Parallelepiped from waste wood: solution for biomass-based power generation
Scientists from Tomsk Polytechnic University (TPU) have analysed the ways the shape of wood biomass particles – cube, plate, parallelepiped – impact the process of combustion and burning. The results of their work have been published in the international journal Renewable Energy.

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Wood biomass consists of fragments of various shapes and sizes, which are produced during wood-cutting and woodworking. The TPU scientists’ biomass material of choice was cedar, which is not only the most widespread tree crop in Siberia but also a material with a high calorific value and a high content of volatile matter – these qualities make the ignition process easier. In the course of their experiment, the researchers used equal-size particles of three different configurations: a rectangular parallelepiped, a cube and a plate. The particles were put into a combustion chamber, the conditions in which were similar to those in the furnace units of boiler thermal power plants. The heating and ignition processes were recorded by a high-speed camera, and the resulting footage was analysed by the scientists.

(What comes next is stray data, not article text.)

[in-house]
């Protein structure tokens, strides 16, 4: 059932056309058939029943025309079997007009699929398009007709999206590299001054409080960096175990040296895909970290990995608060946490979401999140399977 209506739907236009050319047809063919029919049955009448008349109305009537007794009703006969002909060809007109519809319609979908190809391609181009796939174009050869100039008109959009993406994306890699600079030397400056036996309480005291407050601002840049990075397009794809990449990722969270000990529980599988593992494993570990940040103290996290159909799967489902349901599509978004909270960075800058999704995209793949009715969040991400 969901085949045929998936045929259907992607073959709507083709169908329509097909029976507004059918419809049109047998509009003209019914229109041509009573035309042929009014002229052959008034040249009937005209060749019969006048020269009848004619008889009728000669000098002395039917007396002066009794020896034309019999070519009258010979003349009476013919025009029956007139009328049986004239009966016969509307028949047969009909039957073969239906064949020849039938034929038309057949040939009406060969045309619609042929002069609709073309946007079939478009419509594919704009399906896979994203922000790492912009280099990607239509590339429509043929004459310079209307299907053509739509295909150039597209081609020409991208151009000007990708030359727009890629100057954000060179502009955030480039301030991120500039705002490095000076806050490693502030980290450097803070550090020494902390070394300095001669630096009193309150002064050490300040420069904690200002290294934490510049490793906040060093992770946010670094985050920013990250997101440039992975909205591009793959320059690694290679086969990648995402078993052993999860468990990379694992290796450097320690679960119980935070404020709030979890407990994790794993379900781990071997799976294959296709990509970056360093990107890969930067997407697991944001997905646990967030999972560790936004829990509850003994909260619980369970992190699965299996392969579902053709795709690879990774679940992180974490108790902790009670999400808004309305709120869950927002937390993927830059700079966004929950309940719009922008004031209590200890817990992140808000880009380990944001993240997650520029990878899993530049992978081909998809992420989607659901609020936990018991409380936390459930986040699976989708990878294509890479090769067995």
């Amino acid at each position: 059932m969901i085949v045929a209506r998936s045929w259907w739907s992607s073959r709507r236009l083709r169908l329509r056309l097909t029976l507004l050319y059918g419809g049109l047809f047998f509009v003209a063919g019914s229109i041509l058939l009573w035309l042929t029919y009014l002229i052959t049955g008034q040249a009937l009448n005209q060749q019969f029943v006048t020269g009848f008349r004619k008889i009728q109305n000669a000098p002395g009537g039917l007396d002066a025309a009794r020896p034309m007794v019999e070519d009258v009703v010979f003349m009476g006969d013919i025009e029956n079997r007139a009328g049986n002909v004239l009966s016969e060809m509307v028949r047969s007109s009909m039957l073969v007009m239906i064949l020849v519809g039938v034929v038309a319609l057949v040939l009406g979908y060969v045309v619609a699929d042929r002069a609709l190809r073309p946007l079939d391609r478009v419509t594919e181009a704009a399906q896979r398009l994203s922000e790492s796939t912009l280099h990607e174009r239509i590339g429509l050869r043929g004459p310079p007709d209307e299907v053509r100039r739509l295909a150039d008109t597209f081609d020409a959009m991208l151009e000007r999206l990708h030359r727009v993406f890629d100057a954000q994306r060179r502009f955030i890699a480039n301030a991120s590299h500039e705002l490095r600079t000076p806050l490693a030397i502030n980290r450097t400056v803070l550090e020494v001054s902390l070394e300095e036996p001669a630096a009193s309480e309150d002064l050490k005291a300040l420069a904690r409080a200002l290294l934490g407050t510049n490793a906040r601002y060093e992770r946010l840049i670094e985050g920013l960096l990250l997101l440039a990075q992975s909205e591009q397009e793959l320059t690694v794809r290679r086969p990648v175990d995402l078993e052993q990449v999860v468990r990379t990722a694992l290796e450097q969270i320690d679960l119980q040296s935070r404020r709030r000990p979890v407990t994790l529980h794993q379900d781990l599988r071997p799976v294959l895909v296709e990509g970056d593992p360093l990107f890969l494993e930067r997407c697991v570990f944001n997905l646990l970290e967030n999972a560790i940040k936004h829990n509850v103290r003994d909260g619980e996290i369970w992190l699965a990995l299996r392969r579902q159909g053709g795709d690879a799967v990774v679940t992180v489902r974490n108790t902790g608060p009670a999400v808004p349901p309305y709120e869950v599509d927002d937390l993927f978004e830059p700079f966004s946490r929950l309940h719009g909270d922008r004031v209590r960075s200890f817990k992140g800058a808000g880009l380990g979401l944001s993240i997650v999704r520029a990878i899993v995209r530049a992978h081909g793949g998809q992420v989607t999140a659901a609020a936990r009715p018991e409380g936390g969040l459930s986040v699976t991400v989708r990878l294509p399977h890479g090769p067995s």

“During the experiment, curious dependencies were discovered. In case of increase in the typical size of rectangular parallelepiped-shaped wood biomass particles, the delay periods of ignition initially start getting longer (which is an obvious consequence), but when a certain threshold value of the typical particle size is crossed at a later point, these delays start getting shorter,” project manager Semen Syrodoy, doctor of technical sciences, is quoted as saying by TPU. “These results are unusual from the viewpoint of the classical theory of ignition processes in condensed media, and they had never been obtained before. We will have to find out what causes this phenomenon.”

The researchers also discovered that an increase in the size of cube-shaped wood particles does not affect the burning dynamics. Meanwhile, plate-shaped particles with the same mass tend to combust quicker than those in the shape of a cube or a rectangular parallelepiped.

The results of the study will help increase the operating efficiency of biomass facilities, which have the advantage of power supply reliability. While the utilisation rate of solar panels and wind generators in the United States over the first ten months of 2022 stood at 27% and 36% respectively, the utilisation rate of waste wood-based facilities reached 59%. The utilisation rate of such facilities depends not on the weather but on the availability of fuel and the dynamics of final energy demand. This is why waste wood-based power generation is almost as reliable as power generation from fuel oil, gas and coal.


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February 2023